On December 1, 2010, the Federal Trade Commission released a major report on consumer privacy online.  You can read the report here. Microsoft has been engaged in dialogue with the FTC, the Article 29 Working Party in the EU, and others in the privacy arena for some time, and has long recognized the critical importance of privacy to our customers. Unlike other topics we’ve discussed on this blog, privacy involves additional complexities beyond technology and product engineering and interoperability. For privacy, many other aspects are at least as important for making progress: public policy, the law and its enforcement, and engagement across several other industries. This increased importance applies both in the recent US report as well as in similar efforts in places like the EU.

The FTC report looks at recommendations in areas like Do Not Track, and others in the industry have discussed potential Do Not Follow solutions. The report asked a series of questions, including:

  • How can such a mechanism be designed to be clear, easy-to-find, usable, and understandable to consumers?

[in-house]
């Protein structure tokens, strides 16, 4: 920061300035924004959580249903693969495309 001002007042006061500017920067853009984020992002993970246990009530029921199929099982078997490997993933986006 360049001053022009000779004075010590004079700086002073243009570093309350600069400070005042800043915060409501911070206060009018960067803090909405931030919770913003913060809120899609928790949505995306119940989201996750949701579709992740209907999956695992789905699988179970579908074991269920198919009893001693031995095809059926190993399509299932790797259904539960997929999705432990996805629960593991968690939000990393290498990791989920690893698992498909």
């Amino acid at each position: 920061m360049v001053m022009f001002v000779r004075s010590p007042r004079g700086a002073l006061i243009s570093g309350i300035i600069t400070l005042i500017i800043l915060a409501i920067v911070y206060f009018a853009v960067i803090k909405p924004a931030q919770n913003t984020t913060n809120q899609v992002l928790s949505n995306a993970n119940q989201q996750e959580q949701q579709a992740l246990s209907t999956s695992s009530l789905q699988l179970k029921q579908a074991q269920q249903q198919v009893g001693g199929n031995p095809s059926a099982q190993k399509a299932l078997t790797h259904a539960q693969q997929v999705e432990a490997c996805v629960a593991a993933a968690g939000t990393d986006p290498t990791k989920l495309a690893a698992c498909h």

• How can such a mechanism be designed so that it is clear to consumers what they are choosing and what the limitations of the choice are?
  • What are the potential costs and benefits of offering a standardized uniform choice mechanism to control online behavioral advertising?
  • What is the likely impact if large numbers of consumers elect to opt out? How would it affect online publishers and advertisers, and how would it affect consumers?
  • In addition to providing the option to opt out of receiving ads completely, should a universal choice mechanism for online behavioral advertising include an option that allows consumers more granular control over the types of advertising they want to receive and the type of data they are willing to have collected about them?